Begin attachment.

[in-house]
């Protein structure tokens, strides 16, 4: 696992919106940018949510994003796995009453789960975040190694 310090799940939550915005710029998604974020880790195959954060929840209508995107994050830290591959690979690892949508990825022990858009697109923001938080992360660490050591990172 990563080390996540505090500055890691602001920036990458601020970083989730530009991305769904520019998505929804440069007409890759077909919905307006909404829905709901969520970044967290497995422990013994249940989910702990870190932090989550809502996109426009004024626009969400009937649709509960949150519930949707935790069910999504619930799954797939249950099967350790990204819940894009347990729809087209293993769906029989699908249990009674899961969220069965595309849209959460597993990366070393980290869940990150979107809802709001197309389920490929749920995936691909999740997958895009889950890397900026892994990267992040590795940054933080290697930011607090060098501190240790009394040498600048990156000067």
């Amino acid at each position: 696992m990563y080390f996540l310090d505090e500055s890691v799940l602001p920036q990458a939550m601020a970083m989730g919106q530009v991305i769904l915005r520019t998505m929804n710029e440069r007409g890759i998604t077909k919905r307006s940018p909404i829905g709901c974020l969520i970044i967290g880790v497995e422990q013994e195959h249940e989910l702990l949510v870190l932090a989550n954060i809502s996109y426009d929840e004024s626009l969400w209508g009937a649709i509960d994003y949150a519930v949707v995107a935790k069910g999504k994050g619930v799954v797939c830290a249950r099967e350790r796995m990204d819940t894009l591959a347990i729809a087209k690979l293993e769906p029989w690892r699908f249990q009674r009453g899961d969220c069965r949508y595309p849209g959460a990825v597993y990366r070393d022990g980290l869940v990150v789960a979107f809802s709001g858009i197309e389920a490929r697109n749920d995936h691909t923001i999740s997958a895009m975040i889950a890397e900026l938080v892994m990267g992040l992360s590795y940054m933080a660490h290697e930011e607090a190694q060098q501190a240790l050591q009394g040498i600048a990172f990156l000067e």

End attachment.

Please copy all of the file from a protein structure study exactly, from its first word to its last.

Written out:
[in-house]
């Protein structure tokens, strides 16, 4: 696992919106940018949510994003796995009453789960975040190694 310090799940939550915005710029998604974020880790195959954060929840209508995107994050830290591959690979690892949508990825022990858009697109923001938080992360660490050591990172 990563080390996540505090500055890691602001920036990458601020970083989730530009991305769904520019998505929804440069007409890759077909919905307006909404829905709901969520970044967290497995422990013994249940989910702990870190932090989550809502996109426009004024626009969400009937649709509960949150519930949707935790069910999504619930799954797939249950099967350790990204819940894009347990729809087209293993769906029989699908249990009674899961969220069965595309849209959460597993990366070393980290869940990150979107809802709001197309389920490929749920995936691909999740997958895009889950890397900026892994990267992040590795940054933080290697930011607090060098501190240790009394040498600048990156000067």
């Amino acid at each position: 696992m990563y080390f996540l310090d505090e500055s890691v799940l602001p920036q990458a939550m601020a970083m989730g919106q530009v991305i769904l915005r520019t998505m929804n710029e440069r007409g890759i998604t077909k919905r307006s940018p909404i829905g709901c974020l969520i970044i967290g880790v497995e422990q013994e195959h249940e989910l702990l949510v870190l932090a989550n954060i809502s996109y426009d929840e004024s626009l969400w209508g009937a649709i509960d994003y949150a519930v949707v995107a935790k069910g999504k994050g619930v799954v797939c830290a249950r099967e350790r796995m990204d819940t894009l591959a347990i729809a087209k690979l293993e769906p029989w690892r699908f249990q009674r009453g899961d969220c069965r949508y595309p849209g959460a990825v597993y990366r070393d022990g980290l869940v990150v789960a979107f809802s709001g858009i197309e389920a490929r697109n749920d995936h691909t923001i999740s997958a895009m975040i889950a890397e900026l938080v892994m990267g992040l992360s590795y940054m933080a660490h290697e930011e607090a190694q060098q501190a240790l050591q009394g040498i600048a990172f990156l000067e």